Mayor, officials weigh in on historic FCC votes

"High-quality, high-speed Internet is essential to an open society and I thank the FCC for allowing municipalities to make local choices about how to increase competition for high-speed Internet that is appropriate for their cities."

Today, after the FCC voted in favor of net neutrality and municipal broadband choices, Mayor Ed Murray, Councilmember Bruce Harrell and Chief Technology Officer Michael Mattmiller issued the following statements:

“I applaud the FCC for passing the strongest net neutrality rules in Internet history, a vital decision for not only entrepreneurs, but for the future of our democracy. High-quality, high-speed Internet is essential to an open society and I thank the FCC for allowing municipalities to make local choices about how to increase competition for high-speed Internet that is appropriate for their cities.”
— Mayor Ed Murray

“This is a historic moment in preserving and protecting our right to a fast, inclusive and open Internet. The Internet is now a necessity, giving everyone a voice, access to education, and opportunity in our economy. Today’s ruling ensures a tech startup or a small business are able to compete on equal footing with larger companies by prohibiting paid prioritization and throttling of content and services.”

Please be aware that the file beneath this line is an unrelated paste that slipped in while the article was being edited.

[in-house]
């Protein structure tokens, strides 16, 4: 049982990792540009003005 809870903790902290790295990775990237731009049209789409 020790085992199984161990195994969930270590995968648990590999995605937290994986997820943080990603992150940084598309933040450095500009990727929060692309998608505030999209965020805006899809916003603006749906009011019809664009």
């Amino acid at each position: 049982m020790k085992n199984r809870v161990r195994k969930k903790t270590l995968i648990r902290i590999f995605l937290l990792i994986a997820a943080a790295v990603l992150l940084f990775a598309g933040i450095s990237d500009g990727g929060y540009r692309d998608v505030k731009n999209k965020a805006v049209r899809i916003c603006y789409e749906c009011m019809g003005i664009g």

— Councilmember Bruce Harrell, chair of the Council’s Public Safety, Civil Rights, and Technology Committee

“Although the decision of the FCC directly affects Tennessee and North Carolina, it sends a resounding message nationally that local choice is vital for next-generation Internet adoption. Local government knows the needs of our residents and businesses best and local officials are directly accountable to their constituents, which is why this decision is so important. It’s critical for communities to have the ability to choose the best way to provide high-quality Internet for its public. Competition benefits all members in a community and similar to any other market, high-speed broadband Internet is frequently better and cheaper when communities have choices about how that Internet service is provided. The City of Seattle commissioned a study in November to explore creation of a municipal broadband internet utility in Seattle. We look forward to receiving the results of this study in April.”
— Michael Mattmiller, Seattle’s Chief Technology Officer